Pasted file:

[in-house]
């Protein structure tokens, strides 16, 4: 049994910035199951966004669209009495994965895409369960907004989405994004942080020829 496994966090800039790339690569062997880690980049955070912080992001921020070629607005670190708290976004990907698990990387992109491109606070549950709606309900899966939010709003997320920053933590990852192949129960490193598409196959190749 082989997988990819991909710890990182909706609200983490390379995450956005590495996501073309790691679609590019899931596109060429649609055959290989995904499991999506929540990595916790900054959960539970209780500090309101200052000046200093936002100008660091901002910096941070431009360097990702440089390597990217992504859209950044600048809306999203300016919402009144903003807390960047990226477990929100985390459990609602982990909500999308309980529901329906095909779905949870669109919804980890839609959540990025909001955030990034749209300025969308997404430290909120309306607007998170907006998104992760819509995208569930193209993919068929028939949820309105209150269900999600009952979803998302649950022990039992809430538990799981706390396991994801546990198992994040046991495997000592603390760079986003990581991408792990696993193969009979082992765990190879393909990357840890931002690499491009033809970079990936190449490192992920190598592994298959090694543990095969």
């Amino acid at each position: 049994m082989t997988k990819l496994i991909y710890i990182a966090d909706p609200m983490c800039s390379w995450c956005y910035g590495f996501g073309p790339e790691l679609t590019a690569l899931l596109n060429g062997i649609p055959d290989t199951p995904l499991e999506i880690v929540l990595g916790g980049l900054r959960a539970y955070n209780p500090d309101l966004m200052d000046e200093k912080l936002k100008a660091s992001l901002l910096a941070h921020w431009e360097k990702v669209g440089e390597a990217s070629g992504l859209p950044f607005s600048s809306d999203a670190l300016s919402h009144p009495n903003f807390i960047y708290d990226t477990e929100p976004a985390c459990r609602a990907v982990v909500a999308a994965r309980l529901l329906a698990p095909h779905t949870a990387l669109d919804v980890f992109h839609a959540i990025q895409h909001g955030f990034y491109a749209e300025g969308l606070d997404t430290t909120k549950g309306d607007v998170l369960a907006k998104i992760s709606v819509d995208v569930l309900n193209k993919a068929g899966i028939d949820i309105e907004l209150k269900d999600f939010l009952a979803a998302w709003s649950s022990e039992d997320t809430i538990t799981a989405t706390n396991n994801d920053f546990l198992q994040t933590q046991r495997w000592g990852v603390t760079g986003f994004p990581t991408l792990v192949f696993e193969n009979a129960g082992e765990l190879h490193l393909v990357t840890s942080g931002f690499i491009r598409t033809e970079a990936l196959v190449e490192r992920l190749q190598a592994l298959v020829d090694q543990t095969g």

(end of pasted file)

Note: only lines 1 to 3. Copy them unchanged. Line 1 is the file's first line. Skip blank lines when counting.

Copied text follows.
[in-house]
């Protein structure tokens, strides 16, 4: 049994910035199951966004669209009495994965895409369960907004989405994004942080020829 496994966090800039790339690569062997880690980049955070912080992001921020070629607005670190708290976004990907698990990387992109491109606070549950709606309900899966939010709003997320920053933590990852192949129960490193598409196959190749 082989997988990819991909710890990182909706609200983490390379995450956005590495996501073309790691679609590019899931596109060429649609055959290989995904499991999506929540990595916790900054959960539970209780500090309101200052000046200093936002100008660091901002910096941070431009360097990702440089390597990217992504859209950044600048809306999203300016919402009144903003807390960047990226477990929100985390459990609602982990909500999308309980529901329906095909779905949870669109919804980890839609959540990025909001955030990034749209300025969308997404430290909120309306607007998170907006998104992760819509995208569930193209993919068929028939949820309105209150269900999600009952979803998302649950022990039992809430538990799981706390396991994801546990198992994040046991495997000592603390760079986003990581991408792990696993193969009979082992765990190879393909990357840890931002690499491009033809970079990936190449490192992920190598592994298959090694543990095969």
């Amino acid at each position: 049994m082989t997988k990819l496994i991909y710890i990182a966090d909706p609200m983490c800039s390379w995450c956005y910035g590495f996501g073309p790339e790691l679609t590019a690569l899931l596109n060429g062997i649609p055959d290989t199951p995904l499991e999506i880690v929540l990595g916790g980049l900054r959960a539970y955070n209780p500090d309101l966004m200052d000046e200093k912080l936002k100008a660091s992001l901002l910096a941070h921020w431009e360097k990702v669209g440089e390597a990217s070629g992504l859209p950044f607005s600048s809306d999203a670190l300016s919402h009144p009495n903003f807390i960047y708290d990226t477990e929100p976004a985390c459990r609602a990907v982990v909500a999308a994965r309980l529901l329906a698990p095909h779905t949870a990387l669109d919804v980890f992109h839609a959540i990025q895409h909001g955030f990034y491109a749209e300025g969308l606070d997404t430290t909120k549950g309306d607007v998170l369960a907006k998104i992760s709606v819509d995208v569930l309900n193209k993919a068929g899966i028939d949820i309105e907004l209150k269900d999600f939010l009952a979803a998302w709003s649950s022990e039992d997320t809430i538990t799981a989405t706390n396991n994801d920053f546990l198992q994040t933590q046991r495997w000592g990852v603390t760079g986003f994004p990581t991408l792990v192949f696993e193969n009979a129960g082992e765990l190879h490193l393909v990357t840890s942080g931002f690499i491009r598409t033809e970079a990936l196959v190449e490192r992920l190749q190598a592994l298959v020829d090694q543990t095969g």